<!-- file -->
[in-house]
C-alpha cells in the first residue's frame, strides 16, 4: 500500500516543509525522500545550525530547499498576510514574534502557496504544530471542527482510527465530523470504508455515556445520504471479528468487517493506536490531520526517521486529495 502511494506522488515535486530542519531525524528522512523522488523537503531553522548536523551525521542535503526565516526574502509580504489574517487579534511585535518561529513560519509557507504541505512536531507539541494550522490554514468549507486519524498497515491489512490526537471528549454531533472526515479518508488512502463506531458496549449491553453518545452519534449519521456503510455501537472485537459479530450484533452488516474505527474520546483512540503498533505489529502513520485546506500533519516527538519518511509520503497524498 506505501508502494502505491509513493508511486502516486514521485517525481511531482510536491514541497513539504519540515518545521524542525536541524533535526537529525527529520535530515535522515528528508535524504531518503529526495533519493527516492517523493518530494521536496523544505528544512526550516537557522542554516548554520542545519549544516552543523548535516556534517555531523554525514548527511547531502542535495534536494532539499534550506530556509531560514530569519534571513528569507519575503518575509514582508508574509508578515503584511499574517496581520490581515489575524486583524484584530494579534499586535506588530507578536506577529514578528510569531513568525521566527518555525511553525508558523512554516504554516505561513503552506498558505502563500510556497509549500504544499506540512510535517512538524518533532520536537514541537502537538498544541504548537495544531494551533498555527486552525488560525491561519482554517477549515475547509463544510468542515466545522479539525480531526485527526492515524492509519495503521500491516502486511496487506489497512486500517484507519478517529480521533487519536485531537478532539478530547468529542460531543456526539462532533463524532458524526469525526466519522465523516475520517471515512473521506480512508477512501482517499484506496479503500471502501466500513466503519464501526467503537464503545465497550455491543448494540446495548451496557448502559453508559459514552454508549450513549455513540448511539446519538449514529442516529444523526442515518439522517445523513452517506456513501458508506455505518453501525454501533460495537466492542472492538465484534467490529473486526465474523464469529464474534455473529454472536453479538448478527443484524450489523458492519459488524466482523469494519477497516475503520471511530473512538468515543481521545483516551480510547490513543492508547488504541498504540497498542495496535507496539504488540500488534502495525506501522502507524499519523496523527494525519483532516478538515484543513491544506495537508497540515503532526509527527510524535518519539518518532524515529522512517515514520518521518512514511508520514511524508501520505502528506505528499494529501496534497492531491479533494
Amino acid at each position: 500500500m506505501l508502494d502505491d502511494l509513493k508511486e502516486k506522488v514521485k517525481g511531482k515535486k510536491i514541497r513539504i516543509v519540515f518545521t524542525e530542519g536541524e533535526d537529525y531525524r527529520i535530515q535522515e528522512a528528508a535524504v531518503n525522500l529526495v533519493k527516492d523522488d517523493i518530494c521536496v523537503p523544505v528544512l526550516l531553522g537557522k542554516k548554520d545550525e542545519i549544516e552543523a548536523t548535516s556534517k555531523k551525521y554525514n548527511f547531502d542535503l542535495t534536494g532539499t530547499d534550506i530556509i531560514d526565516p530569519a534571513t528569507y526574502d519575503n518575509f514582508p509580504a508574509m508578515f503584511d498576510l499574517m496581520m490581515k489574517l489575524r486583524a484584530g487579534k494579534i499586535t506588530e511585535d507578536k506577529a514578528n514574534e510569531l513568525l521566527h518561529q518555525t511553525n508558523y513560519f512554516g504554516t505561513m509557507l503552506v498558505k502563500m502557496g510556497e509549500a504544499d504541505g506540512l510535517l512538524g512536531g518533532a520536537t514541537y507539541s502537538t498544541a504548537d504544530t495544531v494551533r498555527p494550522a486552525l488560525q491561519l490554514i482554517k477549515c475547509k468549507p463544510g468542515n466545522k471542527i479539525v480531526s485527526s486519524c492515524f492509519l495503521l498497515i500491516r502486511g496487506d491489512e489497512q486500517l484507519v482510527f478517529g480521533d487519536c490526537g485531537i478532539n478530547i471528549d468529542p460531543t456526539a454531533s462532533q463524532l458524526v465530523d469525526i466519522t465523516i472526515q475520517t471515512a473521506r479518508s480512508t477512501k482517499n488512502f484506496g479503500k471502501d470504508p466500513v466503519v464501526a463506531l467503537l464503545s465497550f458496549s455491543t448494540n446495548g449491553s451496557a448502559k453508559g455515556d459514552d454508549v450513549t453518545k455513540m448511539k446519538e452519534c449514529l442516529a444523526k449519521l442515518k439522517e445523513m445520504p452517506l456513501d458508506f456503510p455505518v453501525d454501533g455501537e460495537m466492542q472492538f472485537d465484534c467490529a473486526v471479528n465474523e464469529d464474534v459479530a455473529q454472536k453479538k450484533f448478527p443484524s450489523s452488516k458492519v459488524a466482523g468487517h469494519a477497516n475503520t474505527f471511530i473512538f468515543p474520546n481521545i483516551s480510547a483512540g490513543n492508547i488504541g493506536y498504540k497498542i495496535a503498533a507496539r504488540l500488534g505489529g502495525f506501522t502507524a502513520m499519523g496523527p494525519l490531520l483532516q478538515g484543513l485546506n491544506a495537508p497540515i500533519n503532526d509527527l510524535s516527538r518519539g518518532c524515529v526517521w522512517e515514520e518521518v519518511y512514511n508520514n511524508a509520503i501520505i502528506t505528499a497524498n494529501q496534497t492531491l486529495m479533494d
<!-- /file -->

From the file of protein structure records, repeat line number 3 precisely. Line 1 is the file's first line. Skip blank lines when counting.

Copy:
Amino acid at each position: 500500500m506505501l508502494d502505491d502511494l509513493k508511486e502516486k506522488v514521485k517525481g511531482k515535486k510536491i514541497r513539504i516543509v519540515f518545521t524542525e530542519g536541524e533535526d537529525y531525524r527529520i535530515q535522515e528522512a528528508a535524504v531518503n525522500l529526495v533519493k527516492d523522488d517523493i518530494c521536496v523537503p523544505v528544512l526550516l531553522g537557522k542554516k548554520d545550525e542545519i549544516e552543523a548536523t548535516s556534517k555531523k551525521y554525514n548527511f547531502d542535503l542535495t534536494g532539499t530547499d534550506i530556509i531560514d526565516p530569519a534571513t528569507y526574502d519575503n518575509f514582508p509580504a508574509m508578515f503584511d498576510l499574517m496581520m490581515k489574517l489575524r486583524a484584530g487579534k494579534i499586535t506588530e511585535d507578536k506577529a514578528n514574534e510569531l513568525l521566527h518561529q518555525t511553525n508558523y513560519f512554516g504554516t505561513m509557507l503552506v498558505k502563500m502557496g510556497e509549500a504544499d504541505g506540512l510535517l512538524g512536531g518533532a520536537t514541537y507539541s502537538t498544541a504548537d504544530t495544531v494551533r498555527p494550522a486552525l488560525q491561519l490554514i482554517k477549515c475547509k468549507p463544510g468542515n466545522k471542527i479539525v480531526s485527526s486519524c492515524f492509519l495503521l498497515i500491516r502486511g496487506d491489512e489497512q486500517l484507519v482510527f478517529g480521533d487519536c490526537g485531537i478532539n478530547i471528549d468529542p460531543t456526539a454531533s462532533q463524532l458524526v465530523d469525526i466519522t465523516i472526515q475520517t471515512a473521506r479518508s480512508t477512501k482517499n488512502f484506496g479503500k471502501d470504508p466500513v466503519v464501526a463506531l467503537l464503545s465497550f458496549s455491543t448494540n446495548g449491553s451496557a448502559k453508559g455515556d459514552d454508549v450513549t453518545k455513540m448511539k446519538e452519534c449514529l442516529a444523526k449519521l442515518k439522517e445523513m445520504p452517506l456513501d458508506f456503510p455505518v453501525d454501533g455501537e460495537m466492542q472492538f472485537d465484534c467490529a473486526v471479528n465474523e464469529d464474534v459479530a455473529q454472536k453479538k450484533f448478527p443484524s450489523s452488516k458492519v459488524a466482523g468487517h469494519a477497516n475503520t474505527f471511530i473512538f468515543p474520546n481521545i483516551s480510547a483512540g490513543n492508547i488504541g493506536y498504540k497498542i495496535a503498533a507496539r504488540l500488534g505489529g502495525f506501522t502507524a502513520m499519523g496523527p494525519l490531520l483532516q478538515g484543513l485546506n491544506a495537508p497540515i500533519n503532526d509527527l510524535s516527538r518519539g518518532c524515529v526517521w522512517e515514520e518521518v519518511y512514511n508520514n511524508a509520503i501520505i502528506t505528499a497524498n494529501q496534497t492531491l486529495m479533494d